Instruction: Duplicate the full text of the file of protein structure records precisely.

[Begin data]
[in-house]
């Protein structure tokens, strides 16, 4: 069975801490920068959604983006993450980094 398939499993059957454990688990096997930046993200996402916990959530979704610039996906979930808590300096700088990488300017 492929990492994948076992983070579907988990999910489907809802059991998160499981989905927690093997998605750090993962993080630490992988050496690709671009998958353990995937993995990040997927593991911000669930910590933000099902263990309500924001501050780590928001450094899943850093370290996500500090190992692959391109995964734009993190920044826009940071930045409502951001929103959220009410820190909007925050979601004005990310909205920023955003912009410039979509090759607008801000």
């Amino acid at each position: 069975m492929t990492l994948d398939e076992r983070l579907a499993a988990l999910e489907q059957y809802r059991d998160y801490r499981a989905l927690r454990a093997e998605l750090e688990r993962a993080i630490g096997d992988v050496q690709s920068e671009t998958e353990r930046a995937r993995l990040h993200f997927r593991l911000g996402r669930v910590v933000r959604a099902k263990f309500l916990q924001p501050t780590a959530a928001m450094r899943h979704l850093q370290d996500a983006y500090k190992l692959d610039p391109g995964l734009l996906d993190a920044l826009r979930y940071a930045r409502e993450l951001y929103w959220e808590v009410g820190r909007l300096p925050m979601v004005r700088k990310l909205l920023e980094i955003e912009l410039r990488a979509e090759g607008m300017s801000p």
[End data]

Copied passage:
[in-house]
């Protein structure tokens, strides 16, 4: 069975801490920068959604983006993450980094 398939499993059957454990688990096997930046993200996402916990959530979704610039996906979930808590300096700088990488300017 492929990492994948076992983070579907988990999910489907809802059991998160499981989905927690093997998605750090993962993080630490992988050496690709671009998958353990995937993995990040997927593991911000669930910590933000099902263990309500924001501050780590928001450094899943850093370290996500500090190992692959391109995964734009993190920044826009940071930045409502951001929103959220009410820190909007925050979601004005990310909205920023955003912009410039979509090759607008801000």
């Amino acid at each position: 069975m492929t990492l994948d398939e076992r983070l579907a499993a988990l999910e489907q059957y809802r059991d998160y801490r499981a989905l927690r454990a093997e998605l750090e688990r993962a993080i630490g096997d992988v050496q690709s920068e671009t998958e353990r930046a995937r993995l990040h993200f997927r593991l911000g996402r669930v910590v933000r959604a099902k263990f309500l916990q924001p501050t780590a959530a928001m450094r899943h979704l850093q370290d996500a983006y500090k190992l692959d610039p391109g995964l734009l996906d993190a920044l826009r979930y940071a930045r409502e993450l951001y929103w959220e808590v009410g820190r909007l300096p925050m979601v004005r700088k990310l909205l920023e980094i955003e912009l410039r990488a979509e090759g607008m300017s801000p």